A catalogue of the Russian icons in the British Museum

By Yury Bobrov / Edited by Chris Entwistle

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The British Museum collection

The British Museum’s collection of Russian icons is relatively small – together with Byzantine and Greek icons, it numbers little over 100 works. The collection was formed spontaneously as a part of what was the large Department of Medieval Antiquities via acquisitions and gifts, mostly made during the period after the Second World War. Nevertheless, the collection is valuable not only because of the ancient Icon of St George (cat. no. 1) – a rare iconographic type from the beginning of the 15th century, but in the collection are representatives of all periods of Russian icon painting, with the exception of the earliest period of the 12th and 13th centuries – the so-called pre-Mongol period.

The historical and anthropological aspects of this collection are most interesting. The first donation to the Museum was a small, ‘domestic’ icon of the New Testament Trinity (cat. no. 68), or ‘Paternitas’, with a very simple and artless image of God the Father, Jesus Christ and a symbol of the Holy Spirit in the form of a dove. The icon arrived at the British Museum in 1920 when Russia was still embroiled in civil war. Thousands of Russian people emigrated from their motherland, carrying with them only the most valuable items. Often these included icons of a similar type, which were preserved in every family from wealthy aristocratic households to the most simple and poor. Icons were ordered on the occasion of the birth of children or for other important events; parents blessed their children with them for marriage. The ‘Paternitas’ icon is numbered amongst those naïve icons, fashioned ‘under cover’ (on the panel only the faces are drawn, as the remaining surface was covered by a metal casing with an embossed image), which were manufactured in their tens of thousands in the Suzdal villages of Mstera and Kholui. It is possible that this icon also appeared in England in the luggage of Russian émigrés or soldiers of the British military units serving in the north of Russia.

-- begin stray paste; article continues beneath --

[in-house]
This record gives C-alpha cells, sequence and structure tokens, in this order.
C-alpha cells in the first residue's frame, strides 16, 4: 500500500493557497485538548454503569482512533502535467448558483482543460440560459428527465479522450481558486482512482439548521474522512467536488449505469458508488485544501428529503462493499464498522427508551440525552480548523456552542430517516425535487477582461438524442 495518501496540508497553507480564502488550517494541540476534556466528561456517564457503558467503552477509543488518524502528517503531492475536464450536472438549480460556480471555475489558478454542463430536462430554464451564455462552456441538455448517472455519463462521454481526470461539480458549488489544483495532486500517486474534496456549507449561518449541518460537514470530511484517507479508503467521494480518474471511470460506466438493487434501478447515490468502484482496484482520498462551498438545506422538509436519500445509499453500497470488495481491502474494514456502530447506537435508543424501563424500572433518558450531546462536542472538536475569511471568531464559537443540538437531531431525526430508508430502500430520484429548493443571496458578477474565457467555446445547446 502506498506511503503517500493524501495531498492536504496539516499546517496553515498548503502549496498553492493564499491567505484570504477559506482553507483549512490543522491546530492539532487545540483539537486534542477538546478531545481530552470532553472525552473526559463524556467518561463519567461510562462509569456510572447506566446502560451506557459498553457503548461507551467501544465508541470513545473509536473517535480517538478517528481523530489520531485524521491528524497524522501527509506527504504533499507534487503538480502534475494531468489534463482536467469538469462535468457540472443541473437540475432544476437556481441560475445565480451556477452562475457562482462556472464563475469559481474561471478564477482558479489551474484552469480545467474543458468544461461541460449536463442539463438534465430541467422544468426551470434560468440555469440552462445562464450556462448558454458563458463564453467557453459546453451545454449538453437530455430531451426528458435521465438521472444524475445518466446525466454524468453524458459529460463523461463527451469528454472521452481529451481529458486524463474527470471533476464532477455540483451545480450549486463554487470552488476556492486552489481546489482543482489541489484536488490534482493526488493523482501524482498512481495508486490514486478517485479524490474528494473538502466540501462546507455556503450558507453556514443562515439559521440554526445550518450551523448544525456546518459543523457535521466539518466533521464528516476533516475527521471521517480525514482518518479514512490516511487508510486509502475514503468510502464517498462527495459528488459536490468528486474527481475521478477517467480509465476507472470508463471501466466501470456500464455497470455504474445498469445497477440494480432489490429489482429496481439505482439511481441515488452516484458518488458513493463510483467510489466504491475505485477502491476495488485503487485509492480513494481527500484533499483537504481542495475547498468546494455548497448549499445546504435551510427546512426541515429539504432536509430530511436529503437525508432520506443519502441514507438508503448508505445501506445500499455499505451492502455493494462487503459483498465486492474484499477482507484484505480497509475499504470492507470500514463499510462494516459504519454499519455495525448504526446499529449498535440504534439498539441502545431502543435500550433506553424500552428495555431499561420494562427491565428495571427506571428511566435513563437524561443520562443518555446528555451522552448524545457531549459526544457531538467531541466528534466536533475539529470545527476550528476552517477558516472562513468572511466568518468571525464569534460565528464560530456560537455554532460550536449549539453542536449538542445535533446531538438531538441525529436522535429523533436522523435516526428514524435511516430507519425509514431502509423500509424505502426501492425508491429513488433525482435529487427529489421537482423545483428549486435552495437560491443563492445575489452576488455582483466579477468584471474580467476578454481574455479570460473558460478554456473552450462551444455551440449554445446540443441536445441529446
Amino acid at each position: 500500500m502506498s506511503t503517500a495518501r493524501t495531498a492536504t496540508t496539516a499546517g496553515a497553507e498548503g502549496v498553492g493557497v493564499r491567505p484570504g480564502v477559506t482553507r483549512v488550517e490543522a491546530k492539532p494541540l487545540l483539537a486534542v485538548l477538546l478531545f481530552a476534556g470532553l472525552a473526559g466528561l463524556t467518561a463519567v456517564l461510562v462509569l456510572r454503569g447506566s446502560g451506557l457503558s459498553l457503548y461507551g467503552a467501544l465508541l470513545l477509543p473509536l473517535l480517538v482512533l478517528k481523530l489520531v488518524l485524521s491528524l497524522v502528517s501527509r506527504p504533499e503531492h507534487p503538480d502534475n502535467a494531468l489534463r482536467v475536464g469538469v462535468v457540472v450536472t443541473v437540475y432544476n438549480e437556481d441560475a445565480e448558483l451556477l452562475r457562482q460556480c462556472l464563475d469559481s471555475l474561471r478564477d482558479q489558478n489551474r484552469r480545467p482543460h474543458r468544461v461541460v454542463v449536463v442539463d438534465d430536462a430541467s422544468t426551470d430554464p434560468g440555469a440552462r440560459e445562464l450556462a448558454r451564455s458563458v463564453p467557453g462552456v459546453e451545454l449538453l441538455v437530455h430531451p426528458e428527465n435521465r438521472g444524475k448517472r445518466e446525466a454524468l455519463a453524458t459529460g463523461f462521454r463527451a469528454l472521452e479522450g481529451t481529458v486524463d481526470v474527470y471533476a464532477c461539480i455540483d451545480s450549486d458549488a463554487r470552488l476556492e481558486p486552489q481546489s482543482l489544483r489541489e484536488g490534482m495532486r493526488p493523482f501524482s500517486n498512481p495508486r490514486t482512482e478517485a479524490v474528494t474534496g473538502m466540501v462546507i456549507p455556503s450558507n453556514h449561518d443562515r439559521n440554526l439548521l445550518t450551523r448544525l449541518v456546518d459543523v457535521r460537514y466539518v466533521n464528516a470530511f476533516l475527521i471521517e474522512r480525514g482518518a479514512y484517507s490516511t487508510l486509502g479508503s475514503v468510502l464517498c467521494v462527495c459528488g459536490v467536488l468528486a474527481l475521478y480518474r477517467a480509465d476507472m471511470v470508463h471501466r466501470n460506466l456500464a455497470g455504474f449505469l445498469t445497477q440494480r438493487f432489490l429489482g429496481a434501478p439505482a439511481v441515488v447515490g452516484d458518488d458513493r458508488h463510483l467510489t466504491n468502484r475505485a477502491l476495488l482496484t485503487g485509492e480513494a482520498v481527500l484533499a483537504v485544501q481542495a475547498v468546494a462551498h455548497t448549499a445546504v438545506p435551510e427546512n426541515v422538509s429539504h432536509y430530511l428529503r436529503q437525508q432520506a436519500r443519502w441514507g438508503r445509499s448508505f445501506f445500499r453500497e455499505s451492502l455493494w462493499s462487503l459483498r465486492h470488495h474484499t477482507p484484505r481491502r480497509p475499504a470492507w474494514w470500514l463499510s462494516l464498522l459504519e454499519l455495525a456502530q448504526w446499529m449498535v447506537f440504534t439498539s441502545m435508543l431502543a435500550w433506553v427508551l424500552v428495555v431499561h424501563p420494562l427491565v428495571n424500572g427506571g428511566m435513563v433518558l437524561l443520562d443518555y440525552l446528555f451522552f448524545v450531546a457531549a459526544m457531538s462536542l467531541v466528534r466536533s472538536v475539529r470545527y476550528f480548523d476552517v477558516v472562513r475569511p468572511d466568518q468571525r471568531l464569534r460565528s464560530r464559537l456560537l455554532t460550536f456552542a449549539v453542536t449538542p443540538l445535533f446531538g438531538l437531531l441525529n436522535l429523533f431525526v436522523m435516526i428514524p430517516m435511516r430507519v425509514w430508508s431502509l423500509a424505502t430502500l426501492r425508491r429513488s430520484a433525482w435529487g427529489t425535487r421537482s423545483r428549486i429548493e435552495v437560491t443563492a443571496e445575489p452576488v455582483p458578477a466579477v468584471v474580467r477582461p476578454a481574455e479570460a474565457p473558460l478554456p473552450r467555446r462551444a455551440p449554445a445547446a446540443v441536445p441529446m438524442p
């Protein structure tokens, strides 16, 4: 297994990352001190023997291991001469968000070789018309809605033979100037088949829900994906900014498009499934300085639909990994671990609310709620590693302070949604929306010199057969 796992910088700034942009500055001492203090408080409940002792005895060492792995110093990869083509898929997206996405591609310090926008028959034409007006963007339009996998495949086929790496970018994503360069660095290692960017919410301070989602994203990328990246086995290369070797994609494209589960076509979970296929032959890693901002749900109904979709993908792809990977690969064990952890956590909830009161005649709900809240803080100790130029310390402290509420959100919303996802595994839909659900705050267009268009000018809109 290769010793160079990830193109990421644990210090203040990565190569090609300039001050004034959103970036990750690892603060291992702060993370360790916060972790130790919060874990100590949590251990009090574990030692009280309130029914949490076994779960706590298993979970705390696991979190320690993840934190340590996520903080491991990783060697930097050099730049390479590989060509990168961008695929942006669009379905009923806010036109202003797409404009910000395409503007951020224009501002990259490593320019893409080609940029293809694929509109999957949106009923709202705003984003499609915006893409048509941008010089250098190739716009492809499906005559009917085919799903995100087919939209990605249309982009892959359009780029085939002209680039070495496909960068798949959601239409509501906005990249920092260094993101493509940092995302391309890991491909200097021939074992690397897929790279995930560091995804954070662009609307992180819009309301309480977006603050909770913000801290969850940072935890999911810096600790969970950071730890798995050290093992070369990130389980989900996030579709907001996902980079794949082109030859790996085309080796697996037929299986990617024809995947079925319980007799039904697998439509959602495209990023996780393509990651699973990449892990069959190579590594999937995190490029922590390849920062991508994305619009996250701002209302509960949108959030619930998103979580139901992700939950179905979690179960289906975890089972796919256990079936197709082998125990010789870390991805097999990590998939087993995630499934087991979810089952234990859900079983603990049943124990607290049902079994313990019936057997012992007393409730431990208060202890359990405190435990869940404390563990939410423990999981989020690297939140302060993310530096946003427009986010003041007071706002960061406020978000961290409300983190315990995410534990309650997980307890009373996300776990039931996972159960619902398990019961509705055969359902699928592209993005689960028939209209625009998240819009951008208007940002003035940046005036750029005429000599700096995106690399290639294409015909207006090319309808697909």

A different icon, entering the collection in 1924, also preserves a memory of those dramatic years of Russian history. An icon of the Mother of God of Vladimir (cat. no. 12) from the 17th century was given to the British Museum by Captain H.W. Murray. On the back is a label with an inscription that says that the icon was given to T.A. Kilby on 28 July 1919 by the monks of a monastery on the shores of Lake Onega, in thanks for saving them from the Bolsheviks [1]. There are several old monasteries on the shores of Lake Onega, but one of the oldest, the Kornilev Monastery – founded in the 15th century on the small island of Palei off the northern shore of the lake, was burned and destroyed by the Bolsheviks, in 1919. In this period the monastery belonged to the Old Believer branch of the Russian Orthodox Church. The style of icon, restored in Old Believer ‘old-style’ manner, indirectly confirms that this icon miraculously escaped from precisely this place.

A further icon, ‘The Fiery Ascent of the Prophet Elijah’ (cat. no. 47), entered the British Museum via Miss M.H. Turner in 1944. It is possible that the icon was brought back to Britain by a British convoy which had been delivering equipment and supplies to the USSR during the Second World War. An icon is always resonant with some mystical origin existing outside of the image on the panel. The Biblical prophet Elijah, according to legend, appeared in the heavens in a fiery, blazing chariot, and his icon indeed appeared in Britain in 1944, when hundreds of British soldiers were perishing in torpedoed boats.

  • ^ [1] - The full text is written in English in ink on a paper label: ‘Given to T.A. Kilby, Inland water transport Tug Gophir on July 28th 1919 by the monks of the Lake Onega monastery, North Russia, in gratitude for his help in rescuing them and their belongings